15th Annual Stand Up for Heroes Supports Veterans Impacted by COVID-19 and Afghanistan Pullout

In the past 14 years, Stand Up for Heroes — the annual benefit presented by the Bob Woodruff Foundation and the New York Comedy Festival — has raised $60 million to help veterans, service members and their families overcome whatever hardships they’re facing.

“In the beginning, it was a lot of visible wounds, amputation and burns and traumatic brain injury, like I had,” says Bob Woodruff, who’d been covering the war in Iraq for ABC News when his armored vehicle was hit by a bomb in 2006. “Then we moved toward post-traumatic stress and their invisible wounds. … In the last year and a half, it’s been largely concentrating on the impact of COVID. And we have a lot more depression that has now been triggered by the withdrawal out of Afghanistan. The people served for 20 years and it ended very quickly and unexpectedly.”

Adds Lee Woodruff, who co-founded the foundation with her husband 15 years ago: “I had my own trauma around that. I wasn’t there, Bob was, but I had my own mini-breakdown just thinking, ‘What did our family lose so much for?’ And Bob’s a journalist. One of the grants we worked on helped support a 24/7 peer support hotline for veterans that are suffering. Another grant will help the Gold Star children, who’ve lost their parents.”

To endure the 36 days in which Bob Woodruff was in a medically induced coma following his injury, Lee and their four children relied on humor. “In the hospital, my family got through a lot of the hard times by laughing,” she says. “When we can put the thing that scares us in a box — when we can find away to control it by minimizing it — then we feel less scared.”

Laughter likewise inspired their Stand Up for Heroes fundraiser, which has featured comedy greats and musicians such as Jon Stewart, Jim Gaffigan, Jerry Seinfeld, Trevor Noah, Conan O’Brien, Sheryl Crow and Bruce Springsteen since it began in 2007. After moving from Madison Square Garden to a virtual show last year, this year’s Nov. 8 event — which kicks off the Nov. 8-14 comedy festival — will include performances by Stewart, Gaffigan, Springsteen, singer Grace Gaustad, Sing Harlem choir and comedians Nikki Glaser, Donnell Rawlings and Nate Bargatze at the Lincoln Center for the Performing Arts’ Alice Tully Hall.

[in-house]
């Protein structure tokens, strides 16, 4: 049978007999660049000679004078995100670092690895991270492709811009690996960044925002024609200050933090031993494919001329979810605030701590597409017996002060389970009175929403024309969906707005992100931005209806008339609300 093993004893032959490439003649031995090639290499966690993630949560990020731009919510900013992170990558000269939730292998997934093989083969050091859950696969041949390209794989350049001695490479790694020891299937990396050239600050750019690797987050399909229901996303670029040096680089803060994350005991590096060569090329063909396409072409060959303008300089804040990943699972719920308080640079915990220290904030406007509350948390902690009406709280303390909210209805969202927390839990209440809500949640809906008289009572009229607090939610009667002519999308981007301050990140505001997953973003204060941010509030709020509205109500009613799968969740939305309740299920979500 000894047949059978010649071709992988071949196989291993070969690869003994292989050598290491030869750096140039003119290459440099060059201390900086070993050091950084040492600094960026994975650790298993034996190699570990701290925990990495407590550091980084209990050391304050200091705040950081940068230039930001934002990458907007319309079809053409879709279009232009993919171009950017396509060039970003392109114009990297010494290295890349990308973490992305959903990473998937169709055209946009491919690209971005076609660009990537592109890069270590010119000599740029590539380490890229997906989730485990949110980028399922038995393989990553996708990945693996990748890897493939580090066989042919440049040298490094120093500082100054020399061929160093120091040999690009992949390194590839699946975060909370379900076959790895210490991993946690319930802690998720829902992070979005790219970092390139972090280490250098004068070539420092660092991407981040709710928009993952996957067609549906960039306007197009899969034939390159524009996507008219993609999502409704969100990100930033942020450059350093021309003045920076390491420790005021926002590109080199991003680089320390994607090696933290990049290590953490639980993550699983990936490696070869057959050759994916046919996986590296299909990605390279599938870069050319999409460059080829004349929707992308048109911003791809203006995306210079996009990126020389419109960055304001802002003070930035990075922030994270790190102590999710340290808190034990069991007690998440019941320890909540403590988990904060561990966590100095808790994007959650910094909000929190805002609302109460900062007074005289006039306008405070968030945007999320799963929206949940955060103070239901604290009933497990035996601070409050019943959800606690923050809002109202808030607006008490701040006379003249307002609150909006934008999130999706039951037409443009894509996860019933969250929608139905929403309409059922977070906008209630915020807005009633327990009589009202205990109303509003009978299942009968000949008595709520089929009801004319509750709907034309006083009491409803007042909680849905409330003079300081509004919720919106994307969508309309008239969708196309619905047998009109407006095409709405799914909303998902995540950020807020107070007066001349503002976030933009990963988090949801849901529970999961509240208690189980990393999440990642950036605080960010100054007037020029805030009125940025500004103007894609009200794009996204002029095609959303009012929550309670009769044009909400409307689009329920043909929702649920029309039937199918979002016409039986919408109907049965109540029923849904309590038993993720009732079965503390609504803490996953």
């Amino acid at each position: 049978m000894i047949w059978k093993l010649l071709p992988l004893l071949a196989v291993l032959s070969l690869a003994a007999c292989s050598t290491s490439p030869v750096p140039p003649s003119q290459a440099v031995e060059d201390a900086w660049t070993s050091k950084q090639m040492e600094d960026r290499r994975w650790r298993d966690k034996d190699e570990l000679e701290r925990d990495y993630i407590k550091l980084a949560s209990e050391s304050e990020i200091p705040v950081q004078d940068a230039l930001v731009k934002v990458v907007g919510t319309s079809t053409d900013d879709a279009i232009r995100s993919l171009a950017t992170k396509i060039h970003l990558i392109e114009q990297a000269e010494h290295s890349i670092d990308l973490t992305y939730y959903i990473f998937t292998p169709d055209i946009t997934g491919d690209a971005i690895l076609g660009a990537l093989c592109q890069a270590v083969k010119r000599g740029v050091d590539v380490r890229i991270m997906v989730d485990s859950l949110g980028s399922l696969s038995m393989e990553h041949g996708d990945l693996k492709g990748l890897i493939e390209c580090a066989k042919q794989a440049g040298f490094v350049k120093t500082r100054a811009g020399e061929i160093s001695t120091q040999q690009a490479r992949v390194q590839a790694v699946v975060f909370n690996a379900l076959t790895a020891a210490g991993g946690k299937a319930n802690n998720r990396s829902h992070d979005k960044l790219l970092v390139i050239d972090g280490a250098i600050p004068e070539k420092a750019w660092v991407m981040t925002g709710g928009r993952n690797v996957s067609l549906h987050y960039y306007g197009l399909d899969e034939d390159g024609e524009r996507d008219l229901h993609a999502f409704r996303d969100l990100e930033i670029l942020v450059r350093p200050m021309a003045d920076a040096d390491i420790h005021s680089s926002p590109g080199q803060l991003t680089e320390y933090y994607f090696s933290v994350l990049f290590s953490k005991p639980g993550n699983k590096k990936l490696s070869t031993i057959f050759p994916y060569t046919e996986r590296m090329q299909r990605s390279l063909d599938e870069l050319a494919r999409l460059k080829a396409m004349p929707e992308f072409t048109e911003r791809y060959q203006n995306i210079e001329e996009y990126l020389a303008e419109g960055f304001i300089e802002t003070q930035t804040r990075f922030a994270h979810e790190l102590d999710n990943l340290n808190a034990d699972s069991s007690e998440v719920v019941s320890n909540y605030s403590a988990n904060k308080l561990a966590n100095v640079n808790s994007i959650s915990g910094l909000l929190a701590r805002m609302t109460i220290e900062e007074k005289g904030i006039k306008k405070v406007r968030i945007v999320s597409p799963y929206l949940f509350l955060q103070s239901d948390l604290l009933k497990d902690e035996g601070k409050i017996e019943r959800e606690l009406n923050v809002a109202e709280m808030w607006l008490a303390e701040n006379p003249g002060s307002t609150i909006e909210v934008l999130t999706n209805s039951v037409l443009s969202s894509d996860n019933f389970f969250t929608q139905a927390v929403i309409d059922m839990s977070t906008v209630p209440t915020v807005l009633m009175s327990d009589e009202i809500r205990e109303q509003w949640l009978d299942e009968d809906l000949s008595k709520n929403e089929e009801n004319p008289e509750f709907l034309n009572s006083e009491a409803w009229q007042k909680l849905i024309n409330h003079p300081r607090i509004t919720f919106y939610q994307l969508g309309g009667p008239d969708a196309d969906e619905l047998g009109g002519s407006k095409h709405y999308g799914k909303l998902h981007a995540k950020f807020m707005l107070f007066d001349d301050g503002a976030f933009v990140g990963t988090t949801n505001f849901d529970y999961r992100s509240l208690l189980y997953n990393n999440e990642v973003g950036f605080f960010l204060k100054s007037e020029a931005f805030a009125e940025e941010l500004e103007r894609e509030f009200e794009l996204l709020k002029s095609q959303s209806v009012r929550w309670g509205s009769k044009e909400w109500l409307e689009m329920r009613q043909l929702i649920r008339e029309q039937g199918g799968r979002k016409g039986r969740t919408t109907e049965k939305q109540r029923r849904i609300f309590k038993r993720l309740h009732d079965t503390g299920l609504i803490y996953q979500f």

Bargatze riffed with Brad Paisley before a large auditorium in last year’s virtual show. “Because of COVID, no one was there but Brad Paisley,” says Bargatze, who “came up through” Carolines on Broadway and won the New York Comedy Festival in 2010. Previously, the Tennessee native had considered joining the army.

“I always felt my path would have been that direction and it’s gone this way, so I’ve done shows for the troops in Iraq and I just wanted to give back.”

Springsteen, who’s performed at nearly every event, also feels a personal connection. “Our first year, when he said yes, really put this event on the map,” says Lee Woodruff of the Jersey-born singer, who offers up jokes and personal auction items, including his guitars and mother’s lasagna. “In his Broadway show, he talks about not having gone to Vietnam when others did and I think he carries that with him.”

To commemorate the 20th anniversary of 9/11, the foundation produced videos with stars including Matthew Broderick and Lena Dunham, and Bob Woodruff aims to host veterans who recently served in Afghanistan at the event.

“We will certainly honor those who were at the airport, helping Afghans who were trying to get out of the country,” he says. “It ended with a horrific explosion of an IED — the same kind of weapon that hit me back in 2006. We lost about 13 in these explosions, so our hope is to give them some dignity and honor.”

With over $80 million invested since 2006, the foundation has found, funded and provided 500 grants to organizations best serving veterans. Recent projects include a VIVA fertility initiative, an NFL-backed wheelchair football league and programs like Craig Newmark’s Craigstable to target veteran homelessness and food insecurity. “When COVID hit, we pivoted. All of a sudden it was critical to get food on the table,” says Lee Woodruff. “And where the needs are, that’s where we’re always going to go.”

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